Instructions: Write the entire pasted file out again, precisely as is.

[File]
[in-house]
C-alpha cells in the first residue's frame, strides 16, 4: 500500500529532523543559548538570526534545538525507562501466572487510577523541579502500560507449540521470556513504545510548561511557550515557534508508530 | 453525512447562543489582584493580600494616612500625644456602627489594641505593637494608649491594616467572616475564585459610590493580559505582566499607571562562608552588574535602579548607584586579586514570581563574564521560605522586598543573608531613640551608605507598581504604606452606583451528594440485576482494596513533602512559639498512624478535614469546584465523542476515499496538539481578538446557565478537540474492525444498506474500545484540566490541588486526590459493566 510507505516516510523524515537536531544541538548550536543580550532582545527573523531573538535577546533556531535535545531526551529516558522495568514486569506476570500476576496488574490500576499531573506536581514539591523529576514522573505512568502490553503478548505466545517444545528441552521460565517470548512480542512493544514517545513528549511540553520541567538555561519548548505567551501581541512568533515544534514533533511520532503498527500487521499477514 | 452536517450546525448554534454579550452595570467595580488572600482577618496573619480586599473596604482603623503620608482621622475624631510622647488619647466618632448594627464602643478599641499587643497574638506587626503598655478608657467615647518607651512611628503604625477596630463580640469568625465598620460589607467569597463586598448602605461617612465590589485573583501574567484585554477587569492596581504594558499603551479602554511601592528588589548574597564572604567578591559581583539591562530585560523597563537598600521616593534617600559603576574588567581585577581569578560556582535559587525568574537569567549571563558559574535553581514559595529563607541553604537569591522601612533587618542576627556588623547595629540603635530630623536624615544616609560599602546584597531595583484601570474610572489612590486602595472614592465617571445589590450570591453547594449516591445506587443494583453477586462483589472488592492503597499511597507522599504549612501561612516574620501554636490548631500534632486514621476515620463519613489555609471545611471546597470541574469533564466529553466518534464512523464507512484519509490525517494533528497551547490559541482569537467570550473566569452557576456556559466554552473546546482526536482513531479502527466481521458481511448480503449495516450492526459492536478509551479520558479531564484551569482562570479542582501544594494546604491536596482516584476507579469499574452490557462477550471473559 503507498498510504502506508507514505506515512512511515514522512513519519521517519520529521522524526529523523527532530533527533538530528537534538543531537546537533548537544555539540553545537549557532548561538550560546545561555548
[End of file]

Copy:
[in-house]
C-alpha cells in the first residue's frame, strides 16, 4: 500500500529532523543559548538570526534545538525507562501466572487510577523541579502500560507449540521470556513504545510548561511557550515557534508508530 | 453525512447562543489582584493580600494616612500625644456602627489594641505593637494608649491594616467572616475564585459610590493580559505582566499607571562562608552588574535602579548607584586579586514570581563574564521560605522586598543573608531613640551608605507598581504604606452606583451528594440485576482494596513533602512559639498512624478535614469546584465523542476515499496538539481578538446557565478537540474492525444498506474500545484540566490541588486526590459493566 510507505516516510523524515537536531544541538548550536543580550532582545527573523531573538535577546533556531535535545531526551529516558522495568514486569506476570500476576496488574490500576499531573506536581514539591523529576514522573505512568502490553503478548505466545517444545528441552521460565517470548512480542512493544514517545513528549511540553520541567538555561519548548505567551501581541512568533515544534514533533511520532503498527500487521499477514 | 452536517450546525448554534454579550452595570467595580488572600482577618496573619480586599473596604482603623503620608482621622475624631510622647488619647466618632448594627464602643478599641499587643497574638506587626503598655478608657467615647518607651512611628503604625477596630463580640469568625465598620460589607467569597463586598448602605461617612465590589485573583501574567484585554477587569492596581504594558499603551479602554511601592528588589548574597564572604567578591559581583539591562530585560523597563537598600521616593534617600559603576574588567581585577581569578560556582535559587525568574537569567549571563558559574535553581514559595529563607541553604537569591522601612533587618542576627556588623547595629540603635530630623536624615544616609560599602546584597531595583484601570474610572489612590486602595472614592465617571445589590450570591453547594449516591445506587443494583453477586462483589472488592492503597499511597507522599504549612501561612516574620501554636490548631500534632486514621476515620463519613489555609471545611471546597470541574469533564466529553466518534464512523464507512484519509490525517494533528497551547490559541482569537467570550473566569452557576456556559466554552473546546482526536482513531479502527466481521458481511448480503449495516450492526459492536478509551479520558479531564484551569482562570479542582501544594494546604491536596482516584476507579469499574452490557462477550471473559 503507498498510504502506508507514505506515512512511515514522512513519519521517519520529521522524526529523523527532530533527533538530528537534538543531537546537533548537544555539540553545537549557532548561538550560546545561555548